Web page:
About Me

Andrew Fox reading at the KGB Bar, 10/09; photo by Ellen Datlow

I’m a writer, a husband, a father, a public administrator, and a science fiction/horror geek since toddlerhood.  My first novel, Fat White Vampire Blues, published by Del Rey/Ballantine Books in 2003, was widely described as “Anne Rice meets A Confederacy of Dunces.” It won the Ruthven Award for Best Vampire Fiction of 2003. Its sequel, Bride of the Fat White Vampire, was published in 2004. The Good Humor Man, or, Calorie 3501, was published by Tachyon Publications in April, 2009. It was selected by Booklist as one of the Ten Best SF/Fantasy Novels of the Year and was nominated for a Prometheus Award. My latest book to hit print and pixels is the Civil War steampunk suspense novel Fire on Iron, published as both a trade paperback and an ebook by MonstraCity Press. MonstraCity Press will also publish my next novel, the third in the Fat White Vampire/Jules Duchon series, Fat White Vampire Otaku, in the spring of 2014.

I was born in Miami Beach in 1964. My earliest exposure to the fantastic was watching the epic Japanese horror flick Destroy All Monsters at a drive-in movie theater at the age of three in the back of my parents’ convertible.  In 1994, after writing an imposingly long (and failed) mainstream novel, I decided to return to my earliest love, and I joined award-winning science fiction author George Alec Effinger’s monthly writing workshop group in New Orleans.  In 2003, I married Dara, and we now have three wonderful sons — Levi, Asher, and Judah.  In 2009, we relocated to Northern Virginia so that I could take a job with a federal crime prevention agency.  Prior to this, I’d worked many years for the Louisiana Office of Public Health and the Federal Emergency Management Agency.  I’ve also bagged groceries, sold Saturn cars, taught musical theater to summer campers, been a traveling mime, worked as an adjunct to a rabbi at a Hillel Center, done mindless data entry, sung in a choir, organized a public advocacy campaign against holiday gunfire, and collected more than 250 vintage laptop and palmtop computers.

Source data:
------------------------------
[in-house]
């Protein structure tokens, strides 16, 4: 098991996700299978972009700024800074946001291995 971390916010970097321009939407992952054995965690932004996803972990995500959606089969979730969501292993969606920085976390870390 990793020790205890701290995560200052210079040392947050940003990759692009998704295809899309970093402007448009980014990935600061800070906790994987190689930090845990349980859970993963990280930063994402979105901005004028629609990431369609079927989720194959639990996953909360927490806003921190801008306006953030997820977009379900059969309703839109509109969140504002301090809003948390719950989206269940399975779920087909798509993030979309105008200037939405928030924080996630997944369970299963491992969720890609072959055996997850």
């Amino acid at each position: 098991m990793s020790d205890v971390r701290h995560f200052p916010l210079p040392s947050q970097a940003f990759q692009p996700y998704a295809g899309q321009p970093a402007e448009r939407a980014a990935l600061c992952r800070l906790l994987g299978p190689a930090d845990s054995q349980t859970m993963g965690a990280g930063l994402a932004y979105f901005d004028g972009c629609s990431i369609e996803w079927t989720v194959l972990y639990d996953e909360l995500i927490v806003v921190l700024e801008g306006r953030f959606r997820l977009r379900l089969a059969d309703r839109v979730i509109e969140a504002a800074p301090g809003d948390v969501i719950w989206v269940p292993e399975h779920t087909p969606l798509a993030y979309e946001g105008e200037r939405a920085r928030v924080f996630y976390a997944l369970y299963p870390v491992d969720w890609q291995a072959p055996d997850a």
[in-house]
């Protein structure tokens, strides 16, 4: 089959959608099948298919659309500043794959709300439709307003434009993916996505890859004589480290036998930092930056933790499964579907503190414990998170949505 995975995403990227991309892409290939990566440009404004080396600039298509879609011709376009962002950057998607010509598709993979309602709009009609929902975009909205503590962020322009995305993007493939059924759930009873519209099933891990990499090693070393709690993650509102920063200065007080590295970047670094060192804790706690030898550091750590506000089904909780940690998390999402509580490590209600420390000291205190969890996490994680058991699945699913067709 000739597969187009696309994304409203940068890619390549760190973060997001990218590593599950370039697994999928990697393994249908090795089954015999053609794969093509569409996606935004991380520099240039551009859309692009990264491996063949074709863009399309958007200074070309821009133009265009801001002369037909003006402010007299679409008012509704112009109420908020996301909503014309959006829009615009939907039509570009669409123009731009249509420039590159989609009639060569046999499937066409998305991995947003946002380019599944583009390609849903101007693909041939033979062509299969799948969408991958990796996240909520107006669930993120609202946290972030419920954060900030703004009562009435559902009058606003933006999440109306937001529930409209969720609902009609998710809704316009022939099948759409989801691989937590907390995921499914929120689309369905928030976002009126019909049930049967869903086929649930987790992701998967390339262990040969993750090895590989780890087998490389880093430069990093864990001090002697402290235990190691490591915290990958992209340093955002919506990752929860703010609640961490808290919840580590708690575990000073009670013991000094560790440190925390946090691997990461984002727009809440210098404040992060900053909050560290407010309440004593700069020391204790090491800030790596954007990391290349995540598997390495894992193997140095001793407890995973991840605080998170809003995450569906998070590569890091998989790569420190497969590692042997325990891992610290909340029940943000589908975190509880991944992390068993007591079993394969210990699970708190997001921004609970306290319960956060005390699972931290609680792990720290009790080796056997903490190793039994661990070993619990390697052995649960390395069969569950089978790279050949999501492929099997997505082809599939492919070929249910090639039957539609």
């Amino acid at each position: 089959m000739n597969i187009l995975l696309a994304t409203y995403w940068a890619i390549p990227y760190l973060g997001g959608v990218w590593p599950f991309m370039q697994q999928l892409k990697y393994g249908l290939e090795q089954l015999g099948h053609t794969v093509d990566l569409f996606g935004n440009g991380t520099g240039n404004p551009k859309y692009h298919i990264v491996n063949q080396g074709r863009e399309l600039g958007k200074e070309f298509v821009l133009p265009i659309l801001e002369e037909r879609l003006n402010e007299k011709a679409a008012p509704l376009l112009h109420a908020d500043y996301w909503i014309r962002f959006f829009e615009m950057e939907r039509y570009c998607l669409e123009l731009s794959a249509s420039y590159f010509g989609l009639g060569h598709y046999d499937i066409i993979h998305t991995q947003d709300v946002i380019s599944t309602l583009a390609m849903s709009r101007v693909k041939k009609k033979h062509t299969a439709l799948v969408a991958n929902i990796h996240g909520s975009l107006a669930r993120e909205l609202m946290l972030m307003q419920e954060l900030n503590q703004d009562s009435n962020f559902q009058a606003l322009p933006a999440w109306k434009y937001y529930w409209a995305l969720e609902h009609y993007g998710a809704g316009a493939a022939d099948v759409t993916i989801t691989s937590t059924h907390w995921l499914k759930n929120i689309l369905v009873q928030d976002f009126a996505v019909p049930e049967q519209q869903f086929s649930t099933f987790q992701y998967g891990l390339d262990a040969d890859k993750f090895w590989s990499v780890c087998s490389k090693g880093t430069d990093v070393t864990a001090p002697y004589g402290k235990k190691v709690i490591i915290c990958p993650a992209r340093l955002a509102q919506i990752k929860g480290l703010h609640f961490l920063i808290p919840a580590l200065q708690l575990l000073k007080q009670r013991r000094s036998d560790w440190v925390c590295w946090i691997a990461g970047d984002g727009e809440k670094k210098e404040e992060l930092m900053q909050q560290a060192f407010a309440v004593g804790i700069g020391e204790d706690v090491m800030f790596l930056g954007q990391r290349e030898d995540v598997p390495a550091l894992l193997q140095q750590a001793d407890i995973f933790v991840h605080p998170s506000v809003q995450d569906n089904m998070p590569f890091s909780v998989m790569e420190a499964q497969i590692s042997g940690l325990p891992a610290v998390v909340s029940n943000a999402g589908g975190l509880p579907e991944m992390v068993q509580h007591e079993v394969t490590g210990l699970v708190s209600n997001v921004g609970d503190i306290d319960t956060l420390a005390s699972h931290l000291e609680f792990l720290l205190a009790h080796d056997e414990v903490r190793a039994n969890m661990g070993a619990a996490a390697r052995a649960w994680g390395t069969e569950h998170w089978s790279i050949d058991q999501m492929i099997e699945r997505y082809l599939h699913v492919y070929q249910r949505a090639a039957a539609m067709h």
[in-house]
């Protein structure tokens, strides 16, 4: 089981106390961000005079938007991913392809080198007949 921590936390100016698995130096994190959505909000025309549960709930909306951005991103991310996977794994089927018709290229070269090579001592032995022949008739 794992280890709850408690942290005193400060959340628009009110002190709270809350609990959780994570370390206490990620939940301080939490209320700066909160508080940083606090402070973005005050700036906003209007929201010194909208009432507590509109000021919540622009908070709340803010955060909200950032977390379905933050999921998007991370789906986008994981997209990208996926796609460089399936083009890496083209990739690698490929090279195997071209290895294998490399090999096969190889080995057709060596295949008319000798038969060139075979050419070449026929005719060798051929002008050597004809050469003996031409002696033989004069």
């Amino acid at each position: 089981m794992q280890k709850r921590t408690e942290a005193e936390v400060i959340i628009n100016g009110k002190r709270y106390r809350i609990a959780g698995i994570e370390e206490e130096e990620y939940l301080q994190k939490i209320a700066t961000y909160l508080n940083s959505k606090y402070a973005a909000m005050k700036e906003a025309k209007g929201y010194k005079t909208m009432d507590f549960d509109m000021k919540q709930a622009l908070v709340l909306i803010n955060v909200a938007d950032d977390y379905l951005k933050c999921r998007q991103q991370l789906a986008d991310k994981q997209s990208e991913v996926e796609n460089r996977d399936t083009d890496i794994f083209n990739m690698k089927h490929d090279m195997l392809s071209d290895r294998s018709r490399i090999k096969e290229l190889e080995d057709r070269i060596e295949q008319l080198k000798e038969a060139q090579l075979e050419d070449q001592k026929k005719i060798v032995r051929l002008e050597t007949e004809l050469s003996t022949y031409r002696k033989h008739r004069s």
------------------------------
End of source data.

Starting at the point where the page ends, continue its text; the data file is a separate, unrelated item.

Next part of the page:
Upcoming projects include Hellfire and Damnation: the August Micholson Chronicles, Book 2, Hunt the Fat White Vampire (Fat White Vampire/Jules Duchon book #4), Fire on the Waters: the August Micholson Chronicles, Book 3, Ghost of the Fat White Vampire (Fat White Vampire/Jules Duchon book #5), Home Fires: the August Micholson Chronicles, Book 4, and Fat White Vampire Rehab (Fat White Vampire/Jules Duchon book #6).

For more information on these upcoming projects, please go here.


For those of you who wish to delve deeper into moi, here are a few links to check out:

Andrew Fox: the Self-Conducted Interview

December, 2010 interview in The Green Man Review

A 2005, post-Hurricane Katrina interview with me, Poppy Z. Brite, and Albert Cowdrey, three New Orleans-based writers

The folks at Del Rey Books interviewed me in 2004 when Bride of the Fat White Vampire came out

For those of you who’d like to do some “deep diving,” here’s the in-depth story of twenty years of my writing life, intertwined with my fascination, then obsession with vintage laptop computers. Death! Divorce! Oddball romances! Blowing scads of money on eBay! A novella-length thriller in six parts!

Want to know why I’ve reestablished a website after a long hiatus, coming out of the shadows of online silence?